I’ve been preparing to die since I was 29. After all, I’ve come close a few times and a lot of doctors didn’t give me much hope that I’d live to see old age. Why? I have an incurable autoimmune condition, igG4 related systemic disease. It makes me vulnerable to heart disease, diabetes, infections and potentially fatal organ failure. Despite the prospect of a lifetime of pain and procedures, I’m not thinking about killing myself like Brittany Maynard. However, like her, I am worried about dying with dignity.
The thought of passing on to what I believe to be the afterlife doesn’t frighten me. My main concern is how others would cope with it. But, at least initially, I didn’t know what I could do to make it even slightly easier on my loved ones.
I realized my parents taught me the things I needed to be a grown up: how to drive, pay bills, help others, etc… My bosses taught how to strive to be clear, concise and informative. My friends taught me how to get through good and bad times without crumbling. My doctors taught me how to be responsible for my health and medications; ultimate how to fight to live. My faith taught me how to prepare my soul to meet my maker. Yet, no one taught me how to prepare to die. I learned that on my own.
I began educating myself about dying after I survived hemorrhaging in a strange apartment on a first date. I’d loss some much blood, the bathroom looked like a crime scene and the two pair of pants, mine and his, were saturated. By the time, I made it to the hospital I was cold, weak and drifting in and out of consciousness. I’d hemorrhaged before but never had I come so close to dying; unfortunately it wouldn’t be my last dance with the grim reaper.
I didn’t fully comprehend the magnitude of my near misses; that is until I saw the look on the face of my parents becoming more worrisome year by year. I quickly determined, if I had to die before them, I didn’t want them to have to worry about the arrangements, my debts or my medical wishes.
So, when I purchased my home a year later, I bought enough life insurance to cover the mortgage. Sure, I already had coverage through work but I wanted a policy I could maintain if I got too ill to work. I made sure to get it before I reached an age where I had to meet a medical requirement.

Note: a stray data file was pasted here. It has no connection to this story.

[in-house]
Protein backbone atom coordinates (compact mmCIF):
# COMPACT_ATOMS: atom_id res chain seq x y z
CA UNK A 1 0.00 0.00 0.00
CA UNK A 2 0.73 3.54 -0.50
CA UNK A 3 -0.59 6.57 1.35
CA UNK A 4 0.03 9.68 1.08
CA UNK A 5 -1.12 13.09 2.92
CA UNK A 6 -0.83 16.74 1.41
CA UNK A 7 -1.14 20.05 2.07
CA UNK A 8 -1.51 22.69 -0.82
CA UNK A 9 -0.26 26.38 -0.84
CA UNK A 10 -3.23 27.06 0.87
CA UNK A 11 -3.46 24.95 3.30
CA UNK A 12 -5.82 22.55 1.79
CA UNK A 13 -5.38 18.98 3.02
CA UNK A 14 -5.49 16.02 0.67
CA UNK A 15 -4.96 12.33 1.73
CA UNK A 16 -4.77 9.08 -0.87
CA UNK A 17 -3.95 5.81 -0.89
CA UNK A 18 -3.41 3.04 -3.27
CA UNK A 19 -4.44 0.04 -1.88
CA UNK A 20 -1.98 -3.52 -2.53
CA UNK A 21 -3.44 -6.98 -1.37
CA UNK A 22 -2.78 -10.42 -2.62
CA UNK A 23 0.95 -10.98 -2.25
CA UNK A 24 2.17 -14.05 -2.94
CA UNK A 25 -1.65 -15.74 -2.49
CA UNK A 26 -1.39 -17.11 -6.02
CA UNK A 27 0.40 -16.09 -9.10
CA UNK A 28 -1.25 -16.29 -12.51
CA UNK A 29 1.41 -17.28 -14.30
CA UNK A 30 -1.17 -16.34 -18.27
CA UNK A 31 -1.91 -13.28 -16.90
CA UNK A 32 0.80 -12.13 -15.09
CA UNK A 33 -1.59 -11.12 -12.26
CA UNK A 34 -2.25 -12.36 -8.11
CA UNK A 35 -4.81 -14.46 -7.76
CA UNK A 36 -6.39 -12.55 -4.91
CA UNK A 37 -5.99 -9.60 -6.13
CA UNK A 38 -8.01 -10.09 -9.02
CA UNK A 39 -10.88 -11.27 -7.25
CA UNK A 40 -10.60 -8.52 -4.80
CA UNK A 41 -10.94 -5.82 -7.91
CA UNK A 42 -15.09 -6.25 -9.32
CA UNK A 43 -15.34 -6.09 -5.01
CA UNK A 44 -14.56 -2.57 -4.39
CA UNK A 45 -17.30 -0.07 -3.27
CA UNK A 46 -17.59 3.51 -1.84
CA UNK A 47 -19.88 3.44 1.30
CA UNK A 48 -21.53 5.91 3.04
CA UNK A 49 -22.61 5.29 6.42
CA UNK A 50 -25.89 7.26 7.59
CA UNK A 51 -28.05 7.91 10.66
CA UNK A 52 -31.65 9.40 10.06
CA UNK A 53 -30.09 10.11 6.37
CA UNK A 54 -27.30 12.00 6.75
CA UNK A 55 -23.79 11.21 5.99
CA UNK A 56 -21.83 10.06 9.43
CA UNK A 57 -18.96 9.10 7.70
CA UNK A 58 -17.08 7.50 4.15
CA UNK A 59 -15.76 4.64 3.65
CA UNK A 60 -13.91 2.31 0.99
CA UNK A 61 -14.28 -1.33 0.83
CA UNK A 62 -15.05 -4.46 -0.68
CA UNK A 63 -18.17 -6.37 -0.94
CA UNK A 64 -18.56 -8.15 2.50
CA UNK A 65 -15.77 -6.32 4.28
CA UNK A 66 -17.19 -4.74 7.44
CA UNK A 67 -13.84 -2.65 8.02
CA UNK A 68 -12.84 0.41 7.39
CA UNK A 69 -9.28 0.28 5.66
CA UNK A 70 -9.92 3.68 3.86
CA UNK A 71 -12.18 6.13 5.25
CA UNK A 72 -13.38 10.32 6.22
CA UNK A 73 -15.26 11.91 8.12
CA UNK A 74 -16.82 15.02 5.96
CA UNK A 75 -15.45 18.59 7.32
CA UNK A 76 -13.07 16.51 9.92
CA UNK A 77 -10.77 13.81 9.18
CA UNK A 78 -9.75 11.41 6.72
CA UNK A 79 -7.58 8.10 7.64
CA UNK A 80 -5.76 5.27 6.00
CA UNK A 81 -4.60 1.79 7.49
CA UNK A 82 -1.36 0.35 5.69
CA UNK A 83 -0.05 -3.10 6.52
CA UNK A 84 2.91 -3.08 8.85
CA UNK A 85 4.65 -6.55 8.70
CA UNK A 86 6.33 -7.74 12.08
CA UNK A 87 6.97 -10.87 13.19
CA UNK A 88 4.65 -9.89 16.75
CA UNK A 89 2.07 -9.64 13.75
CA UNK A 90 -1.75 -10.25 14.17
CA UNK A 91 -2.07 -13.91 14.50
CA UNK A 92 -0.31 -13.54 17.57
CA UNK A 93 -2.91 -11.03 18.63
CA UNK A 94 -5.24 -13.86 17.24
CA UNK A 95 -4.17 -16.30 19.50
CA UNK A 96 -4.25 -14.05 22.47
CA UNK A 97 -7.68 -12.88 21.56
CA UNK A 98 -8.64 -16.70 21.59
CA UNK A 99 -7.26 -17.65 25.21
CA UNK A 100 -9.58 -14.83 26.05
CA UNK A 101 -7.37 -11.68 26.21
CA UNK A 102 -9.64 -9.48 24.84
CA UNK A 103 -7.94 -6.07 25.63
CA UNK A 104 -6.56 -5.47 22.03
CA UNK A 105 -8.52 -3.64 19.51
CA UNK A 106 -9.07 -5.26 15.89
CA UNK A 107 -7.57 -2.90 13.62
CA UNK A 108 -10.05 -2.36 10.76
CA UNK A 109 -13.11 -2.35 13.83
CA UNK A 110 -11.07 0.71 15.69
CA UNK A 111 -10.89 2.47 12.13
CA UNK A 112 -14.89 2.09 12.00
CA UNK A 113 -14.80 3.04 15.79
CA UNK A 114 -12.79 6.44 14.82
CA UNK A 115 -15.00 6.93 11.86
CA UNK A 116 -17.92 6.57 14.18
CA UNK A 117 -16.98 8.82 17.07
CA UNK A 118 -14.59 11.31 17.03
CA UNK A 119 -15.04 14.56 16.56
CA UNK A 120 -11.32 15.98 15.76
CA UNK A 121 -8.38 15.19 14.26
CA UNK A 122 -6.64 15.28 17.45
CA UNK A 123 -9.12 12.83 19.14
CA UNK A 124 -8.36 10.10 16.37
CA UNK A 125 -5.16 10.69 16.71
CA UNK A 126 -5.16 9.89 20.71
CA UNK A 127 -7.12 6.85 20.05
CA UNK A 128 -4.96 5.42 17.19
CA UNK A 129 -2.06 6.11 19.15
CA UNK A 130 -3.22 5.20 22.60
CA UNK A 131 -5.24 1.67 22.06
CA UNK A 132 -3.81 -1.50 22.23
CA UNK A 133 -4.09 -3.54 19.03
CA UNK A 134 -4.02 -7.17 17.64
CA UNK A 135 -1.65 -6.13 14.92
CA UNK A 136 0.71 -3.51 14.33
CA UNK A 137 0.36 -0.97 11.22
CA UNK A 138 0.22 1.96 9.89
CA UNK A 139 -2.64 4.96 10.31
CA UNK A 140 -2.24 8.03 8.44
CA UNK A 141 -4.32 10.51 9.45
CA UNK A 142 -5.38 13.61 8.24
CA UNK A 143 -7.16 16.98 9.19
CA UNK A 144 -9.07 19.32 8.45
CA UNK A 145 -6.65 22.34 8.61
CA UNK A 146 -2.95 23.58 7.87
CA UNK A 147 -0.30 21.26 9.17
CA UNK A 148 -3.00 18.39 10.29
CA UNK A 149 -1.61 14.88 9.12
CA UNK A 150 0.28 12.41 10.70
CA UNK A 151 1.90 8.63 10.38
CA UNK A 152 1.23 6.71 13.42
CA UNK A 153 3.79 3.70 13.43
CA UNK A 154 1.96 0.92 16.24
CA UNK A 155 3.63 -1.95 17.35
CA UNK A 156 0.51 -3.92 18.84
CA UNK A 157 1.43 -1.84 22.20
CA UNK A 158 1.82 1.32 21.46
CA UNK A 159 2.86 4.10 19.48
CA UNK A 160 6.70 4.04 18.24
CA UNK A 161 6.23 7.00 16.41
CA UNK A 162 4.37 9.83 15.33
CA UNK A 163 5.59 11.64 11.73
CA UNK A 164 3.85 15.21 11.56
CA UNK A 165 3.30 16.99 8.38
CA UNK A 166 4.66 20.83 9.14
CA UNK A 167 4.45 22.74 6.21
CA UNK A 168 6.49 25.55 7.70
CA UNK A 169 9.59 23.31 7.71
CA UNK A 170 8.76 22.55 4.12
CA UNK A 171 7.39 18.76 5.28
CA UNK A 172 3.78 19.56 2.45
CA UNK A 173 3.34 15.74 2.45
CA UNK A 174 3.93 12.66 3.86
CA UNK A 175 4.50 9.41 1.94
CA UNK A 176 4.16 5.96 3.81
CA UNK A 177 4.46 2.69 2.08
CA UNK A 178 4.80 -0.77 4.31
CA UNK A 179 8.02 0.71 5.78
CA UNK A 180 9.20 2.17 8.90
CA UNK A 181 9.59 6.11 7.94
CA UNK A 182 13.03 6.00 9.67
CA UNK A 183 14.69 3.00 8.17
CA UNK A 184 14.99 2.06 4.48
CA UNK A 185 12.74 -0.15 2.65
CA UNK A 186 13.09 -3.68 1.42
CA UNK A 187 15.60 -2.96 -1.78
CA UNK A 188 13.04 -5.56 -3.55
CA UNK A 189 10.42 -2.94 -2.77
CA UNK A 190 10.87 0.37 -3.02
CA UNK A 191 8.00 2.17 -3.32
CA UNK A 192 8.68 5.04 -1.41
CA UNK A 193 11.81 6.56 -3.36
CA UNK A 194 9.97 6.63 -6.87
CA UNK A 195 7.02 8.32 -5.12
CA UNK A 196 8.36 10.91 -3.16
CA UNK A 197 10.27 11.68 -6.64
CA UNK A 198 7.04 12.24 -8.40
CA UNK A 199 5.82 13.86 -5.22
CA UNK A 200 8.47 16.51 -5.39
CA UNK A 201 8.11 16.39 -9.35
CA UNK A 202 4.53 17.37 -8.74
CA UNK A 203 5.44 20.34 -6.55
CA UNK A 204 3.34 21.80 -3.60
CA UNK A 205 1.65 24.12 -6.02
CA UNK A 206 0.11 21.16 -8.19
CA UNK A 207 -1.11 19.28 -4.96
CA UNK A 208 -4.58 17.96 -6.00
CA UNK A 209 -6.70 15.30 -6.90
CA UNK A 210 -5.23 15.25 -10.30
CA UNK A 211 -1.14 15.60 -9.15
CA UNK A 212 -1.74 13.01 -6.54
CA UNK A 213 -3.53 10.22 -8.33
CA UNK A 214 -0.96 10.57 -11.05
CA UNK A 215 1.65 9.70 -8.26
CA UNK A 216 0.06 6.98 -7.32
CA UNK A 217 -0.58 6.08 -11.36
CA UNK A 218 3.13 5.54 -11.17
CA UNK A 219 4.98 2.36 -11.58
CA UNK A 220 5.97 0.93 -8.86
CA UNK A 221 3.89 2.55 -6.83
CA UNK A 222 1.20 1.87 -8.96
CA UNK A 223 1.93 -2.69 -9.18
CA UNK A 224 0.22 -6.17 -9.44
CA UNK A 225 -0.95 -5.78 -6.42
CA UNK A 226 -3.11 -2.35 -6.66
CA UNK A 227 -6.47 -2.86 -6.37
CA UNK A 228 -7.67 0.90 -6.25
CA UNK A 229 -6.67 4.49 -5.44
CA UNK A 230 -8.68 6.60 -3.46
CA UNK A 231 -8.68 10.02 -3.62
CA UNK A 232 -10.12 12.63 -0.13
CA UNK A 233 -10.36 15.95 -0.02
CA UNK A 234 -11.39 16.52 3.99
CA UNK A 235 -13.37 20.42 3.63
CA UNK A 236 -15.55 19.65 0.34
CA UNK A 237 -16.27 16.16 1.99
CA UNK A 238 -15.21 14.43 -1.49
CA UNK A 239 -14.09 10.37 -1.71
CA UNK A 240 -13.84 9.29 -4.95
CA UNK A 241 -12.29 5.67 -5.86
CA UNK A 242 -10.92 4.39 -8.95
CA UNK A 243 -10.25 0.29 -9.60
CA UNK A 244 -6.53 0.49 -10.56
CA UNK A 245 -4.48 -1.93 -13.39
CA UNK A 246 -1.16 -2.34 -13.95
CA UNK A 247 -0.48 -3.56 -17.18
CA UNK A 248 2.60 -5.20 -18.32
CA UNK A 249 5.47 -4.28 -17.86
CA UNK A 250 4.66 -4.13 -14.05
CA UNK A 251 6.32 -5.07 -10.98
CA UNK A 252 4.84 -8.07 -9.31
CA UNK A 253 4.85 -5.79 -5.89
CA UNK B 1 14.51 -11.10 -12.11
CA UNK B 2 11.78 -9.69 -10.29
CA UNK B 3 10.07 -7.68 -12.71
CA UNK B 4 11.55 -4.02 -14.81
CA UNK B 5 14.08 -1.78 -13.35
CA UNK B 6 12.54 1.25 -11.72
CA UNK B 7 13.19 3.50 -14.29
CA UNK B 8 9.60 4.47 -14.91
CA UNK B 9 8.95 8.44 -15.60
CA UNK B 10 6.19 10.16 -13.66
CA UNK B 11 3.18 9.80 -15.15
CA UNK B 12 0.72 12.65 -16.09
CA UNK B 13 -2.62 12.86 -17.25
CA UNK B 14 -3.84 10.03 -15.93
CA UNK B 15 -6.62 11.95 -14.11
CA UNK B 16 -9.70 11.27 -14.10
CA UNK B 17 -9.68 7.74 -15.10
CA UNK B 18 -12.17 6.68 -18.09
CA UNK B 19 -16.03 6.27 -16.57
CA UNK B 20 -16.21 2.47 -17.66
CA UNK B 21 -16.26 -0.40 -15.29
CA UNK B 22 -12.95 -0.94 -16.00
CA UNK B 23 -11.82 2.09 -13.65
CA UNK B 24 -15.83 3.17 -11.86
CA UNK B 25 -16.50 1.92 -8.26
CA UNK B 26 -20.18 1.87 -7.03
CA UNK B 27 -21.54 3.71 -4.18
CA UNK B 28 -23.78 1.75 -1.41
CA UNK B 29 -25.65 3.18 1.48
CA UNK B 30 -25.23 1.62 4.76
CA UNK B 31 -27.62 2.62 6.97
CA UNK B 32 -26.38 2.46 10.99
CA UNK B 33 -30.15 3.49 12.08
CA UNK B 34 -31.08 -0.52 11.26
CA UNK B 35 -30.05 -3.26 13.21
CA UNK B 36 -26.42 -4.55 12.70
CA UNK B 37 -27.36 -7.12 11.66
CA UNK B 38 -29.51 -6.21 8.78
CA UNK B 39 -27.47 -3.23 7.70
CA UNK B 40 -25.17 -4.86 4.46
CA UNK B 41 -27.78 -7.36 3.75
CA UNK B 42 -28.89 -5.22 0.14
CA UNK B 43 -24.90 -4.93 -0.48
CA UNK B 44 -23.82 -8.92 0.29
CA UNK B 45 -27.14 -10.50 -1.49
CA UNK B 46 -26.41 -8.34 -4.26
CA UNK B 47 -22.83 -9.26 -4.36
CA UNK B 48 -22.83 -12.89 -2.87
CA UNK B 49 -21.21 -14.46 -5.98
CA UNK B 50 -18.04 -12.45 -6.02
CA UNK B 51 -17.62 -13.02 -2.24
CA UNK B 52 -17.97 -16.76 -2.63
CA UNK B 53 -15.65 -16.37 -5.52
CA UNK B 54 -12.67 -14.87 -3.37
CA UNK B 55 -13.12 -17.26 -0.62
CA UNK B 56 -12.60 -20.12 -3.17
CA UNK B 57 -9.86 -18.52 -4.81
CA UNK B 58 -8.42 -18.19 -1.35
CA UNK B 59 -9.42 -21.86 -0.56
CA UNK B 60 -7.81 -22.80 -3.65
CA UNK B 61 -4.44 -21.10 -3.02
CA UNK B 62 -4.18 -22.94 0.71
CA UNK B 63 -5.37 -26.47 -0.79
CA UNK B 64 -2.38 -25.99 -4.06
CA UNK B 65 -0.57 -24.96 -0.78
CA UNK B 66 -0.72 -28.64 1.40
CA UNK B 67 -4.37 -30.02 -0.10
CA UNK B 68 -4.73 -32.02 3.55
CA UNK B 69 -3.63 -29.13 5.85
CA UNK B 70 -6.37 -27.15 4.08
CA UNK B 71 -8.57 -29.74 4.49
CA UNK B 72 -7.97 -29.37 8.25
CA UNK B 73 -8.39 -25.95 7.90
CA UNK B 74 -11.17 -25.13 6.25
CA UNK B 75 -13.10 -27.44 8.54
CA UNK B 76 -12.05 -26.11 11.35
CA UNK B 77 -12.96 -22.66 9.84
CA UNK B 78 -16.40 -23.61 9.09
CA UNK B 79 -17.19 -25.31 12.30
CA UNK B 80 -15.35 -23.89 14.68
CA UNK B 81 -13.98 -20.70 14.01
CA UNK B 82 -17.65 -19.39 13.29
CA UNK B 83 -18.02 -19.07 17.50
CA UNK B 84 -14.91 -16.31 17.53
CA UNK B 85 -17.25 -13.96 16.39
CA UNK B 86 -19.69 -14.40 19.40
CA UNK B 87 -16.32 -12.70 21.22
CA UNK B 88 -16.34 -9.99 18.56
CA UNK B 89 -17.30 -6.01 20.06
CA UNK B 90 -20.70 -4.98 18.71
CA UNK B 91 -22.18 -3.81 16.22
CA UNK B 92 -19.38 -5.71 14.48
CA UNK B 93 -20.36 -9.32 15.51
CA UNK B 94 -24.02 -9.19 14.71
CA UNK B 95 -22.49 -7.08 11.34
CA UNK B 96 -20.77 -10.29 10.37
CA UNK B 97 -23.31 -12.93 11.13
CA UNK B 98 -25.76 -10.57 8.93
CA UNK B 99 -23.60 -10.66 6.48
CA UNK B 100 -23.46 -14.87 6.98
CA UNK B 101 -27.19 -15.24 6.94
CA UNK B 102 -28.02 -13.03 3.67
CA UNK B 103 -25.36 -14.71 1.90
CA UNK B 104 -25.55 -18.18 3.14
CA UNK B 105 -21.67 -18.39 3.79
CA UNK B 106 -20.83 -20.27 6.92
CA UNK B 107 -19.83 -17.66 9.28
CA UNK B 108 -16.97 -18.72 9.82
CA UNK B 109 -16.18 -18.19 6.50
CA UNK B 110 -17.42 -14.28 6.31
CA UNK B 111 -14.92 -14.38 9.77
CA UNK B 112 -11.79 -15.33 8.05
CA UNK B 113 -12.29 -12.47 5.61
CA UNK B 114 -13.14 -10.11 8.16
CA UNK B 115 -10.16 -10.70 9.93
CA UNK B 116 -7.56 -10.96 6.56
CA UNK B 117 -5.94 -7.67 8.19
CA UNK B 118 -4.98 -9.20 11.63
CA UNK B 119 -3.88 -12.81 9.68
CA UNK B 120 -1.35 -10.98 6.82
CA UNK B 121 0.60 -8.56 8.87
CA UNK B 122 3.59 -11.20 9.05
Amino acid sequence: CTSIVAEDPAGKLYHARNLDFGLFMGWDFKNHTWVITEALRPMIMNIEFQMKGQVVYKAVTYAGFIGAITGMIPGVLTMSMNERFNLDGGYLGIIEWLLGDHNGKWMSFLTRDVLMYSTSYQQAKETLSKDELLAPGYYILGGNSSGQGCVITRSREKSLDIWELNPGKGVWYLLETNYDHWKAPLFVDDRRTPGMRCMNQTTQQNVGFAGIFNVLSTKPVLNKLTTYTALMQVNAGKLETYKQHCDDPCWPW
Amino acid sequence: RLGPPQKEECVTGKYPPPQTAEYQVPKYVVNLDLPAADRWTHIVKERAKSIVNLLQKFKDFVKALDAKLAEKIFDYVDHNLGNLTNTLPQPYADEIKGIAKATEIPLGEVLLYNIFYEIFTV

It was clear to me what to do next. I hired an attorney to draw up my will. I listed all of my accounts, designated beneficiaries and even spelled out who gets what possession in my home. I also added a side letter detailing my desire for funeral plans. As a single person, I knew without a will the distribution of my assets would be decided by Surrogate Court in New Jersey. I’d worked too hard under difficult circumstances to let a stranger decide who gets what I accumulated over my lifetime.
Next up, I completed a health proxy. I selected the person who is responsible for making health decision for me when I cannot. My living will was crafted to list what kind of medical interventions I’d want, including life support, feed tubes, etc… Then, I had to make one of the hardest decision, who to give power of attorney; the person who’d have immediate access to my accounts to pay my bills while I was incapacitated.
Now that all my documents done, I am, at least on paper, prepared to die because I know all my affairs will be handled just the way I want. But, in reality, my hope is that death doesn’t come for anytime soon. I yearn to prove my doctors wrong by living a long and as healthy a life as I possibly can. And, my greatest desire is to spare my parents from having to bury their child.
About the author:
Nika C. Beamon is the author of the memoir, Misdiagnosed: The Search for Dr. House, about her quest to get the correct medical diagnosis. In 2009, Chicago Review Press published her first non-fiction book, I Didn’t Work This Hard Just to Get Married. She is also the author of two mystery books, Dark Recesses and Eyewitness. Beamon is a journalist working in NYC.